Do you know among the commodities metals were the best performing ones in 2009? If not, remember that not only gold other metals also performed extremely well in 2009 riding on hopes for a global economic recovery and fears of runaway inflation.
And, the bull run in metal is not to end soon, it will continue for 2010 also. Demand from emerging economies remains strong while developed nations are catching up with them as far as metals are concerned.
According to a Wall Street Journal report, while commodity prices rebounded sharply from lows early in the year, most closed well below records set before the economic crisis began in 2008, underpinning the reality that the recovery has just begun to gather momentum. The Dow Jones-UBS Commodity Index added nearly 19% to 117.24 in 2009, about 41% off its peak in 2008, the paper reported.
Leading the way in 2009 were base metals. Copper, which has many industrial uses, more than doubled, soaring 139%. It ended the year at $3.3275 per pound but still 18% shy of record prices hit in 2008. Lead, which is used in car batteries, also more than doubled, to $2,416 a metric tonne, followed by zinc, which was up 125%, and aluminum, gaining 50%.
Precious metals reaped smaller gains but stole the limelight. Gold was up 24% for the year to $1,095.20 per troy ounce at Comex, the metals division of CME Group. It set 27 exchange records in the past 12 months amid waves of buying from funds and individual investors seeking a haven against inflation and a dropping dollar. But it is still 52% below its inflation-adjusted high of $2,300 dating from 1980. Silver surged 49% to $16.822 per troy ounce.
Platinum and palladium - primarily used by auto makers in catalytic converters -jumped 56% and 117%, respectively. Their gains came on the prospect that car makers will sharply increase their production in 2010, as US auto sales improved in recent months, along with record sales in emerging markets such as China and Brazil.
Overall, base metals were fueled particularly by Chinese demand, which comprises 43% of the world's total and gained 27% from a year earlier. Take China out of the equation, and global metals demand fell 9% in 2009.
The outlook for individual base metals will depend on how quickly producers can respond to rising demand, said the paper. Demand for base metals is likely to get further support as Western manufacturers start to rebuild their inventories next year. Many companies are running low on their stocks of raw materials, as warehouses are filled with unsold finished goods and credit remains tight.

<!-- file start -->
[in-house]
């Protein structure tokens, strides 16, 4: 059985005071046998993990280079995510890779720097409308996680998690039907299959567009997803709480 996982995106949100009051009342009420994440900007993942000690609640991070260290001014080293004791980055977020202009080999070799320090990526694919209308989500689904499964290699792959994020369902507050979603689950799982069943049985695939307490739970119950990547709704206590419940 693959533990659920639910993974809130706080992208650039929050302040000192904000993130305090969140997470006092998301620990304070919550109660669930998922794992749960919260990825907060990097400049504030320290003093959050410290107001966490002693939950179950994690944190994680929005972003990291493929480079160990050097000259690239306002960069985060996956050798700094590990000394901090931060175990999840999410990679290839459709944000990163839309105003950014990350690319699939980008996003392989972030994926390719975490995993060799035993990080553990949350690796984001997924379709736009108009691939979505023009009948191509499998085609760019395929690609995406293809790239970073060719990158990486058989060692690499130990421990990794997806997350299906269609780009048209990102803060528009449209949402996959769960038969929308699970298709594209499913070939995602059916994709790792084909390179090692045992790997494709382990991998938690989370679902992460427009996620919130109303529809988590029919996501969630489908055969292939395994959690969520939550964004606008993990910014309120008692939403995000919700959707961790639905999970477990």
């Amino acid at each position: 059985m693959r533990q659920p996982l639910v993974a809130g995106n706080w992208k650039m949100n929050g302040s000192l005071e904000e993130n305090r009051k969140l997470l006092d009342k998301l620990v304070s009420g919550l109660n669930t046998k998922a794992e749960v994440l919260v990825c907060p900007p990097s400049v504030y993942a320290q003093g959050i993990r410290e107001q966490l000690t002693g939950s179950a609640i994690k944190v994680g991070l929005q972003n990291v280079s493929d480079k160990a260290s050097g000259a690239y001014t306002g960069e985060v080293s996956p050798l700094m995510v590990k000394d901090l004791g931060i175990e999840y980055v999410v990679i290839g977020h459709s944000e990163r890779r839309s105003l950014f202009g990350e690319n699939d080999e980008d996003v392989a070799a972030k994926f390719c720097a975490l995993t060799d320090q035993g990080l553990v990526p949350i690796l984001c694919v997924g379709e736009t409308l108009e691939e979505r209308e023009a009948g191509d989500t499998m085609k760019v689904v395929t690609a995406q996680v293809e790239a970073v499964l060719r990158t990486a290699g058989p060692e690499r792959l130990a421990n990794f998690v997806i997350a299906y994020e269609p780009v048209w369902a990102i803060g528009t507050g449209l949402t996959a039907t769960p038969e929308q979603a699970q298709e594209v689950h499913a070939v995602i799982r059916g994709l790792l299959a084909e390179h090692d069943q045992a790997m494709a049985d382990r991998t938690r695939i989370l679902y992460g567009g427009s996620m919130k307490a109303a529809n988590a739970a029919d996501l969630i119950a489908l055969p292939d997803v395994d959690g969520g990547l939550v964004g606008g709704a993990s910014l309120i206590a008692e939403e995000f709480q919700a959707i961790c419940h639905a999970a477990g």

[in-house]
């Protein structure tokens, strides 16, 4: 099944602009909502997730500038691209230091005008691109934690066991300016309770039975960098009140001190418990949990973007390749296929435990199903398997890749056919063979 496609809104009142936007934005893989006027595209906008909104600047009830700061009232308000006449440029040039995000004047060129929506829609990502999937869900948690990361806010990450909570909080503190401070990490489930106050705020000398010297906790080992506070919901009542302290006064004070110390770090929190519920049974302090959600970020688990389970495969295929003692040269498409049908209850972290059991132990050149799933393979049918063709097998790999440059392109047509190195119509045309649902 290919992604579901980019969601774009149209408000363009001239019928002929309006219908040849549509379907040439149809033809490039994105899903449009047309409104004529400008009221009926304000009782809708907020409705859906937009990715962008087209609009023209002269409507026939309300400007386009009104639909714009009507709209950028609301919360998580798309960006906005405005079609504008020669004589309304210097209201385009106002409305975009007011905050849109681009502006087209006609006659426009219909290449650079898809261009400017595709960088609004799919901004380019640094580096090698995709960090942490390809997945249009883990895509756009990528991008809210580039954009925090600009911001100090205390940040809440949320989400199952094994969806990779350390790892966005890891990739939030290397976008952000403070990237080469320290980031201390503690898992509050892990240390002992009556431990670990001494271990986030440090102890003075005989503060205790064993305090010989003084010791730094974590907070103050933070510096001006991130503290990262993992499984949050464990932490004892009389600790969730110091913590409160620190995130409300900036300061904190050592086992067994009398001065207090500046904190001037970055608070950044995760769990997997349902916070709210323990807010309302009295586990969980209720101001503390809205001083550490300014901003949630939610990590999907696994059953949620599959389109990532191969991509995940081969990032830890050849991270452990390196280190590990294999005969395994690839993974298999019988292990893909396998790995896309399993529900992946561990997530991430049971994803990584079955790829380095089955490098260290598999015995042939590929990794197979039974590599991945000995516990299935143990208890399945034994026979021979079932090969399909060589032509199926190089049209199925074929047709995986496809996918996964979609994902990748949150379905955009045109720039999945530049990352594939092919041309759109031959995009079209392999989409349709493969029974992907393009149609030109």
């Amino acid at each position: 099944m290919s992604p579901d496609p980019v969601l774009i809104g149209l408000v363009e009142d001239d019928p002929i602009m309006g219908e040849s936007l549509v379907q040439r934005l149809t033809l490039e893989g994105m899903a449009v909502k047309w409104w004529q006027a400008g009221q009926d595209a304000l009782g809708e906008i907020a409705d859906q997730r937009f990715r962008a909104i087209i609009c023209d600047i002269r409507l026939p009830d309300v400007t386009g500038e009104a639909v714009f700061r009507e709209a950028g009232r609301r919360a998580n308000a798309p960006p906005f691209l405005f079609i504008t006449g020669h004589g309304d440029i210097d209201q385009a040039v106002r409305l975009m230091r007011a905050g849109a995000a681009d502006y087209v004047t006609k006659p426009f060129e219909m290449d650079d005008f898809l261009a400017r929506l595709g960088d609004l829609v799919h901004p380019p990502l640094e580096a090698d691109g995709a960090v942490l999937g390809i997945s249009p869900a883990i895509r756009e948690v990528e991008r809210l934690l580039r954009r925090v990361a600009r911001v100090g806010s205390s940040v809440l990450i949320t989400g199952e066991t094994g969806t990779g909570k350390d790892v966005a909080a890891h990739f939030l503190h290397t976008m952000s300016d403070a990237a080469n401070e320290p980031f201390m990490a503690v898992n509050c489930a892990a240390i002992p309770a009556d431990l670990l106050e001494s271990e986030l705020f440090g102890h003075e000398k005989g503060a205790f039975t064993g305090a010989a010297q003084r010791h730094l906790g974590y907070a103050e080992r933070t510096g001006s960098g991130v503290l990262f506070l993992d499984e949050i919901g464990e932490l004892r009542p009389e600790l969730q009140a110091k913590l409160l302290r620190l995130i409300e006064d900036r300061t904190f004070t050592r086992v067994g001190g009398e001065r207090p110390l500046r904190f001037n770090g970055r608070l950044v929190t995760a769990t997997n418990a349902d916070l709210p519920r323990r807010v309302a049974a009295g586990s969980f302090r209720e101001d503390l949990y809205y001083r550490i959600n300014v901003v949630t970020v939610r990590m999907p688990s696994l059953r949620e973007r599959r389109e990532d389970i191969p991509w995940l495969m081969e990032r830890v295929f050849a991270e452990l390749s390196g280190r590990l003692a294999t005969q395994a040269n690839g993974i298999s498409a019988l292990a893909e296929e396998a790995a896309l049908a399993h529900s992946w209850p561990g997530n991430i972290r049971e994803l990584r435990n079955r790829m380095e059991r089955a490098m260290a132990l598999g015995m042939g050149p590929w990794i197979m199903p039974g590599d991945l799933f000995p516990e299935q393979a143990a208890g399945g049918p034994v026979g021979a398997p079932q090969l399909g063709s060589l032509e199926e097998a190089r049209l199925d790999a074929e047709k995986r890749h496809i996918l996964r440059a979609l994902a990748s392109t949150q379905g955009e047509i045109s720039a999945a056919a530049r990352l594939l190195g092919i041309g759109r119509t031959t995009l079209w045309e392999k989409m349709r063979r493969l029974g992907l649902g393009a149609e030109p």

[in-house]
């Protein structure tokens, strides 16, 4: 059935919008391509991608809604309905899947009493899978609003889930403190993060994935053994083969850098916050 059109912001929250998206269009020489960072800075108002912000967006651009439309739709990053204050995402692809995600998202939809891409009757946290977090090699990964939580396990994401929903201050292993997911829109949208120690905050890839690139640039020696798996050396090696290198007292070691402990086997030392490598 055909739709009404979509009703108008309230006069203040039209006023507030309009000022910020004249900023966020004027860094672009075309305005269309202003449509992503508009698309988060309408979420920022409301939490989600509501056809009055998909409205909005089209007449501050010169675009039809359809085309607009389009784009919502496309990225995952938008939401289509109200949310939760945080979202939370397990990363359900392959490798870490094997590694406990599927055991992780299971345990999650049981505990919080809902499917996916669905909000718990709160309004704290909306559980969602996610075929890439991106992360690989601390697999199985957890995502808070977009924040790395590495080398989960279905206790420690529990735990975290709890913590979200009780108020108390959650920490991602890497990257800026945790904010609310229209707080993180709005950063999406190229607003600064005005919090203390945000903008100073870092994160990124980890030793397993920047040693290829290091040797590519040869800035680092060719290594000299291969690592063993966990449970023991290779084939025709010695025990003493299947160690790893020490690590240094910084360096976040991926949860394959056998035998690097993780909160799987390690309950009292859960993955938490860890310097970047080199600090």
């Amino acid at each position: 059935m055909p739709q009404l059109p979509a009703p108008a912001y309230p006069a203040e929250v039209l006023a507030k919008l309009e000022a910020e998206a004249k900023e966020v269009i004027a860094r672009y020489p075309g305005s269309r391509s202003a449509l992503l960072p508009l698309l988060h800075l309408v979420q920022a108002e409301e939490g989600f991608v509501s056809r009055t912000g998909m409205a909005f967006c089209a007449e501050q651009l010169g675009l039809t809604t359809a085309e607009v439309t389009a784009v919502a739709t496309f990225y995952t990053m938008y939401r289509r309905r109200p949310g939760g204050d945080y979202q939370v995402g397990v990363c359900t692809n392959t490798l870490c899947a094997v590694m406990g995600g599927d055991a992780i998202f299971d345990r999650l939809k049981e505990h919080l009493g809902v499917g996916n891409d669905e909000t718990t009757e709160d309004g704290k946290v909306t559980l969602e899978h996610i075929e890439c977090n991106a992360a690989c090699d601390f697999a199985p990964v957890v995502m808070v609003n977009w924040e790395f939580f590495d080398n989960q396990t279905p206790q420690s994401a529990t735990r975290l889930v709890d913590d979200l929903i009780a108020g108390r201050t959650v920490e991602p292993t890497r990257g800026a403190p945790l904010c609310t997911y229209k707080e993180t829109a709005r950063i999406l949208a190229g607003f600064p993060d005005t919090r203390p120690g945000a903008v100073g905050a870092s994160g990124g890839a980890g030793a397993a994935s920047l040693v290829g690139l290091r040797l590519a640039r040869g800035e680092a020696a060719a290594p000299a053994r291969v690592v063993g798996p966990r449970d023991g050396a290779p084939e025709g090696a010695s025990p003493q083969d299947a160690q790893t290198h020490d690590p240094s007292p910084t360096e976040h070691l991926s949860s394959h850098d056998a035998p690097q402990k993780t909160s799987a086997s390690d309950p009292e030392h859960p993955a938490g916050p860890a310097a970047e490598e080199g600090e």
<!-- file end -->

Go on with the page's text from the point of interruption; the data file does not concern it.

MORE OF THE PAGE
For 2010, robust economic growth in the emerging markets continues to be an ever greater pull on the world's resources, Goldman Sachs Group analysts wrote in a research note. Goldman expects a small deficit to emerge in the global copper market in 2010, mainly due to robust demand growth from power and construction sectors in China and India.
Aluminum and zinc are likely to see a glut because of years of excessive capacity expansions, in spite of a budding recovery in the US construction market. Goldman expects prices of aluminum and zinc to retreat 4% and 8%, respectively, over the next three months.
Gold was the hottest commodity in 2009. Central banks in India and Russia bought hundreds of tonnes of gold to diversify their foreign reserves, making central banks, as a whole, a net buyer of gold in 2009 after decades of selling.
Retail, or individual, investors around the world stocked up on gold bullion and flocked into gold-backed exchange-traded funds to preserve their net worth.
The precious metal, which like other commodities is traded in dollar terms, reflected the decline in the US currency earlier in the year. Gold prices retreated as the dollar rose late in the year. The gold frenzy also abated as some gold bulls decided to take profits, leading to a 10% retreat in prices in December. Silver lost 13% at the same time.
Still, the forces driving the gold rally are temporary, such as fiscal stimulus packages and central banks' easy-money policies. In 2010, analysts say, the primary risk for gold is an earlier-than-expected increase in interest rates, especially in the US, if the economy strengthens. In early 1980s, a drastic tightening by the Fed sent gold into a decade-long bear market.
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